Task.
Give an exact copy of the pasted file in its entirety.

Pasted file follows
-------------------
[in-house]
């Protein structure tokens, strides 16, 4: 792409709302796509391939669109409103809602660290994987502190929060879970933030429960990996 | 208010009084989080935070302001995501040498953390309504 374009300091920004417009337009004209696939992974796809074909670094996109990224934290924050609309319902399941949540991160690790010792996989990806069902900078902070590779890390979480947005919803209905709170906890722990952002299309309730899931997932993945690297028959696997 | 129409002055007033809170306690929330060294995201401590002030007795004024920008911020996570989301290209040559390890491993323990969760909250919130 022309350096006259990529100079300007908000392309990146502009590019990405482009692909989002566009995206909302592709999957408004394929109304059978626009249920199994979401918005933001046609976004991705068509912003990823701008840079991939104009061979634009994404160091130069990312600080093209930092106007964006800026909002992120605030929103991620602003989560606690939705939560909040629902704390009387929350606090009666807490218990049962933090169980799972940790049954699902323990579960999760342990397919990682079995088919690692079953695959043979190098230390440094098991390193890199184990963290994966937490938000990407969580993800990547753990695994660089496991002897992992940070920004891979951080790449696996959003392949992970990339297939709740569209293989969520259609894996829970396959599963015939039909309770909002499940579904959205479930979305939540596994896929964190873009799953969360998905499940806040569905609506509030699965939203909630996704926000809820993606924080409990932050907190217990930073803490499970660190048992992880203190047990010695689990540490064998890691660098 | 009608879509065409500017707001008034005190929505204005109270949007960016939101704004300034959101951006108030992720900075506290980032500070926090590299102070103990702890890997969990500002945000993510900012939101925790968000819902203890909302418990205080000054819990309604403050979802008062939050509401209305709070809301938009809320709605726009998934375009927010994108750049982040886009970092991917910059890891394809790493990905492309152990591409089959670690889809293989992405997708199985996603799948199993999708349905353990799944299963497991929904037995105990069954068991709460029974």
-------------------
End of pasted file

[in-house]
């Protein structure tokens, strides 16, 4: 792409709302796509391939669109409103809602660290994987502190929060879970933030429960990996 | 208010009084989080935070302001995501040498953390309504 374009300091920004417009337009004209696939992974796809074909670094996109990224934290924050609309319902399941949540991160690790010792996989990806069902900078902070590779890390979480947005919803209905709170906890722990952002299309309730899931997932993945690297028959696997 | 129409002055007033809170306690929330060294995201401590002030007795004024920008911020996570989301290209040559390890491993323990969760909250919130 022309350096006259990529100079300007908000392309990146502009590019990405482009692909989002566009995206909302592709999957408004394929109304059978626009249920199994979401918005933001046609976004991705068509912003990823701008840079991939104009061979634009994404160091130069990312600080093209930092106007964006800026909002992120605030929103991620602003989560606690939705939560909040629902704390009387929350606090009666807490218990049962933090169980799972940790049954699902323990579960999760342990397919990682079995088919690692079953695959043979190098230390440094098991390193890199184990963290994966937490938000990407969580993800990547753990695994660089496991002897992992940070920004891979951080790449696996959003392949992970990339297939709740569209293989969520259609894996829970396959599963015939039909309770909002499940579904959205479930979305939540596994896929964190873009799953969360998905499940806040569905609506509030699965939203909630996704926000809820993606924080409990932050907190217990930073803490499970660190048992992880203190047990010695689990540490064998890691660098 | 009608879509065409500017707001008034005190929505204005109270949007960016939101704004300034959101951006108030992720900075506290980032500070926090590299102070103990702890890997969990500002945000993510900012939101925790968000819902203890909302418990205080000054819990309604403050979802008062939050509401209305709070809301938009809320709605726009998934375009927010994108750049982040886009970092991917910059890891394809790493990905492309152990591409089959670690889809293989992405997708199985996603799948199993999708349905353990799944299963497991929904037995105990069954068991709460029974």